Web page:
Where’s Prime Minister? Hacker threat to Tory ballots delays polls
- UK’s government run spy agency warned of a threat to ballots
- A general threat about the voting process was flagged
- Rishi Sunak and Liz Truss are in the race to be the next Prime Minister
British Conservatives will have to wait longer to vote for the next prime minister of the United Kingdom after GCHQ (Government Communications Headquarters) spy agency warned that cyber hackers could change people’s ballots, The Telegraph reported Tuesday. The report said there was no specific threat from a hostile state but the advice was more general about the voting process and its vulnerabilities.
The Conservative Party has had to abandon plans to allow party members to change their vote for the next leader, the report said. Party members have been told they will receive their postal ballots around August 11. The ballots were due to be sent out Monday.
The prime ministerial race right now is between former Finance Secretary Rishi Sunak and former Defence Secretary Liz Truss. Sunak, 42, is the frontrunner for the post. A member of Parliament from Richmond since 2015, it was Sunak who led the UK financially through the COVID-19 pandemic. His job retention programme guarded UK against mass unemployment.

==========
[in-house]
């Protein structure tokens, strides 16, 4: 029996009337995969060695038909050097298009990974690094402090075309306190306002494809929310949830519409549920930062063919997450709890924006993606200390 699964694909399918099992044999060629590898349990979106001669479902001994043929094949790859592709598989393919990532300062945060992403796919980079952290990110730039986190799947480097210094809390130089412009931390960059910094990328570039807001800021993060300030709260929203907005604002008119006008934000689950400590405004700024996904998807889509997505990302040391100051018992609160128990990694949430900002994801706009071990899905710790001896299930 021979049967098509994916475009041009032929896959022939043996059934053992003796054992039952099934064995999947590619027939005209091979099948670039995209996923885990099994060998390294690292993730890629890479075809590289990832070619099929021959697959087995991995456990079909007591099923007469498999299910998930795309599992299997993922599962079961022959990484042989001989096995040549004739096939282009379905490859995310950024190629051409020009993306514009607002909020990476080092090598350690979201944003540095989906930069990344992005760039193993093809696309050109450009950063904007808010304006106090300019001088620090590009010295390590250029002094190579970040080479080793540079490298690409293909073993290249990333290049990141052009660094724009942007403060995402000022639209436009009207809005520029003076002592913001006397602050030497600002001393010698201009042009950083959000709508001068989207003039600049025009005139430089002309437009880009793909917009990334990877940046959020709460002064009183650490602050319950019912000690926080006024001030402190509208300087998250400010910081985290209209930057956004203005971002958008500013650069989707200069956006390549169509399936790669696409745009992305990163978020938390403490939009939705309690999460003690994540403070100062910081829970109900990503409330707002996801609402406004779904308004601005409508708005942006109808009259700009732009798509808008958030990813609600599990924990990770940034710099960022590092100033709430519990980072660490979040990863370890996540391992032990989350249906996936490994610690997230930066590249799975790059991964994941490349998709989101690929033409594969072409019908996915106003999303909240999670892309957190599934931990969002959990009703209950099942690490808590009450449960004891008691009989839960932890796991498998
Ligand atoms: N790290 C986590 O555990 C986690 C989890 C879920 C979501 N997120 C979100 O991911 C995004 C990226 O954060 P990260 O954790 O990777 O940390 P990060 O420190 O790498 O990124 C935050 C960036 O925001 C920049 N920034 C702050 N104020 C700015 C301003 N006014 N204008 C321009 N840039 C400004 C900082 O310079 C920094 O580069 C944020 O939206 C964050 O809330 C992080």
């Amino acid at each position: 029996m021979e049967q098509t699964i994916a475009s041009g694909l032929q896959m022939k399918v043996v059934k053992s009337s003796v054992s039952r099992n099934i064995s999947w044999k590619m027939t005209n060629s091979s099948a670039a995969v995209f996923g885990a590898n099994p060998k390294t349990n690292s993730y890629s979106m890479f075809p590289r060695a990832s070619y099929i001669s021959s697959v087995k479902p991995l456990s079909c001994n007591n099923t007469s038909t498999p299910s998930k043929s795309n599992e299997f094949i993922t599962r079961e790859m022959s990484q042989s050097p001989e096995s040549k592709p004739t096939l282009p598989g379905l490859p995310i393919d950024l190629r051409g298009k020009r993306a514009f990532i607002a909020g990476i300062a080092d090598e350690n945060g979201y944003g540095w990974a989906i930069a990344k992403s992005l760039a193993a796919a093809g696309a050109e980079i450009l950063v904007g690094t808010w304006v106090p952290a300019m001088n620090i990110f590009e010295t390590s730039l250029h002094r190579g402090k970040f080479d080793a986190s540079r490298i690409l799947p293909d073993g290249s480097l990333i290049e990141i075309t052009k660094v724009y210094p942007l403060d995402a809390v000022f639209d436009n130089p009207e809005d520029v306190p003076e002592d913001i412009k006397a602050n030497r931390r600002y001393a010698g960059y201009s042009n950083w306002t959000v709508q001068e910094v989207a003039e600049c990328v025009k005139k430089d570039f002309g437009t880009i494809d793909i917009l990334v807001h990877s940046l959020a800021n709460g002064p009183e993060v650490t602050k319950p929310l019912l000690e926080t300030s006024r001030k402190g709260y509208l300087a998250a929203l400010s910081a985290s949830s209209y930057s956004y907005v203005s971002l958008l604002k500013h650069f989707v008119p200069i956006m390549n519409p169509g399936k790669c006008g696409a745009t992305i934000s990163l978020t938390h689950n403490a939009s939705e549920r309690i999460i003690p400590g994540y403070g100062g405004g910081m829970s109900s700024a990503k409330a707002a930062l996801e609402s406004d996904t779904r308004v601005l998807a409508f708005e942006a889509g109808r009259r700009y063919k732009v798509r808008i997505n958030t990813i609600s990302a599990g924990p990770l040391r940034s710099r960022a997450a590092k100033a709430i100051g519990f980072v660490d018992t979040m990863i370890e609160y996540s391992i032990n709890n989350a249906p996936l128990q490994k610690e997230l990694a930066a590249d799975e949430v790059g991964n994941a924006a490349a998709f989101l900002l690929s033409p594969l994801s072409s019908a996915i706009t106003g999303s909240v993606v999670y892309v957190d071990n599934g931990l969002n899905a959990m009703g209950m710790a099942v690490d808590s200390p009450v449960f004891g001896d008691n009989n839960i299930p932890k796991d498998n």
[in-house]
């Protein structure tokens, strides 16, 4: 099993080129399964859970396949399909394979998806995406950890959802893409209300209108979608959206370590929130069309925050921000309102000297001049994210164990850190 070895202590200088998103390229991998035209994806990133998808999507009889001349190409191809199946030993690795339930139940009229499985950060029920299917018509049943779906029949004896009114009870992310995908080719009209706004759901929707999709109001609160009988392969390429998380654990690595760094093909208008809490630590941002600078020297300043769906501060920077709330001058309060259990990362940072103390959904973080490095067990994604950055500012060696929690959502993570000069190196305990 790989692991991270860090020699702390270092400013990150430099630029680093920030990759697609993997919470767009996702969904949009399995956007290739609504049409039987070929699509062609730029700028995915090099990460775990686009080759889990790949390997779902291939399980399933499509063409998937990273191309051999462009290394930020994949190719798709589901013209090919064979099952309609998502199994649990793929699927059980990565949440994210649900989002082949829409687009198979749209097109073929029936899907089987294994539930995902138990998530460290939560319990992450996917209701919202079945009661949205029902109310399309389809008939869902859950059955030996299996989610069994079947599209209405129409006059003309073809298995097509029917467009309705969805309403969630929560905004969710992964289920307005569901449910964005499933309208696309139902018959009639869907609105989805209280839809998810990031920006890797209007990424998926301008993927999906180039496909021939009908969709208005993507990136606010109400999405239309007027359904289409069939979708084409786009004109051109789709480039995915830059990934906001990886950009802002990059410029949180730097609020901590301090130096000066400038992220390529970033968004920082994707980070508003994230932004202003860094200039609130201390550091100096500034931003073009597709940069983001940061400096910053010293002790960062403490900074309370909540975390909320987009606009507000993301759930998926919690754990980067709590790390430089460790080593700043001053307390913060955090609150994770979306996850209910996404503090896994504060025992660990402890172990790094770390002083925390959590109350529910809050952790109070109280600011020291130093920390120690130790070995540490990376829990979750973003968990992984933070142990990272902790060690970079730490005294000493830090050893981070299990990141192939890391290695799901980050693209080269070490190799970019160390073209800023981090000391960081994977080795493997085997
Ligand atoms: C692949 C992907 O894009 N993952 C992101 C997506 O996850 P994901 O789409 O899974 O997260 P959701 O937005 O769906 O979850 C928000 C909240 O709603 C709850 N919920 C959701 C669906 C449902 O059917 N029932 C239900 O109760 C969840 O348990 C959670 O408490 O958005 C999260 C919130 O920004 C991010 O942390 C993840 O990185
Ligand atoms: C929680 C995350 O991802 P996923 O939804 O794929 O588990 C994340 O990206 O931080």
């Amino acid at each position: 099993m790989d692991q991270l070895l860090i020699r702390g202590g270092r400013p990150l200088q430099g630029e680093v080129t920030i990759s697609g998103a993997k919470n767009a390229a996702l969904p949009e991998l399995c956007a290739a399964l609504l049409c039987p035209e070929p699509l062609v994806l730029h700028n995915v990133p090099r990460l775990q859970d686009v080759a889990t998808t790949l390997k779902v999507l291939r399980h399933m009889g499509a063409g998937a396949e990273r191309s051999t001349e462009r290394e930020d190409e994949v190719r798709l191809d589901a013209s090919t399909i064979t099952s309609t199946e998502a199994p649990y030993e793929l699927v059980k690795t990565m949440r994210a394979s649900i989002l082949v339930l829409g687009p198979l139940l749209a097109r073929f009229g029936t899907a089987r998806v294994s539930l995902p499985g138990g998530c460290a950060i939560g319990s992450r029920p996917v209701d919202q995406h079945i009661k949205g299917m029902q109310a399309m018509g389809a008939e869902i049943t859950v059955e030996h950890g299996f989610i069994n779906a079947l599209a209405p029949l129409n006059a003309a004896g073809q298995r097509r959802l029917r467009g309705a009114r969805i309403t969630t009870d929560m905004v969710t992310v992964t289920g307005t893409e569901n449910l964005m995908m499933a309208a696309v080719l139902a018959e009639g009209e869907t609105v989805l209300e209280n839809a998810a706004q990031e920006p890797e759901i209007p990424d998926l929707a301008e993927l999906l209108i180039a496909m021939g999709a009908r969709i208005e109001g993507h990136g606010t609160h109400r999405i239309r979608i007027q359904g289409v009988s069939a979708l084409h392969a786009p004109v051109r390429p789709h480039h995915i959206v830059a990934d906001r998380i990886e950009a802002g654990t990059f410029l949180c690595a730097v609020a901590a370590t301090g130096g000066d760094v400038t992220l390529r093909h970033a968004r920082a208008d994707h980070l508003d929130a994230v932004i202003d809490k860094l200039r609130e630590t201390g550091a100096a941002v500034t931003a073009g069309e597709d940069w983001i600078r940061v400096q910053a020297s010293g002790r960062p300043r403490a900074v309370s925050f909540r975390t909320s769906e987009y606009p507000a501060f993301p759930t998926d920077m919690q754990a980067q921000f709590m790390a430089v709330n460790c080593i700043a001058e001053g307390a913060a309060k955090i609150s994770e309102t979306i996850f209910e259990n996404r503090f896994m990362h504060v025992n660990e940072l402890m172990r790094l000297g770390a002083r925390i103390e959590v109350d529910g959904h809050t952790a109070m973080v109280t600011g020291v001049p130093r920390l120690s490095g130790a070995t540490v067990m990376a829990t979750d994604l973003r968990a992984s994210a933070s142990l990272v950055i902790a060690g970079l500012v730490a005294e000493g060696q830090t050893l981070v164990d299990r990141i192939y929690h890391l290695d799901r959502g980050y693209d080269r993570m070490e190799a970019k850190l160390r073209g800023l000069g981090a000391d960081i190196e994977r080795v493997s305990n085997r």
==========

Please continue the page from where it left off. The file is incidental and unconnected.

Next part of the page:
However, it was when he was Chancellor of the Treasury that the UK saw a massive rise in inflation, up to 9%, and currently expects prices to rise further. Moreover, the controversy surrounding his wife Akshata Murthy’s tax status has also impacted Sunak’s public profile. Sunak has tried to answer questions on the same at the debates leading up to the polls.
Liz Truss, 47, on the other hand, has garnered a great deal of grassroot support. As defence secretary, Truss she has been the one to lead political communication on the Ukraine crisis. Critical of Boris Johnson’s economic policy, Truss has sought to drive UK through change.
The cyber threat about ballots being changed was flagged by GCHQ. The office is intended to gather communication from around the world to identify and disrupt threats to Britain. A National Cyber Security Centre (NCSC) spokesperson, which is part of GCHQ, said it provides advice to the Conservative Party, Reuters reported.
“Defending UK democratic and electoral processes is a priority for the NCSC and we work closely with all Parliamentary political parties, local authorities and MPs to provide cyber security guidance and support,” according to the NCSC spokesperson.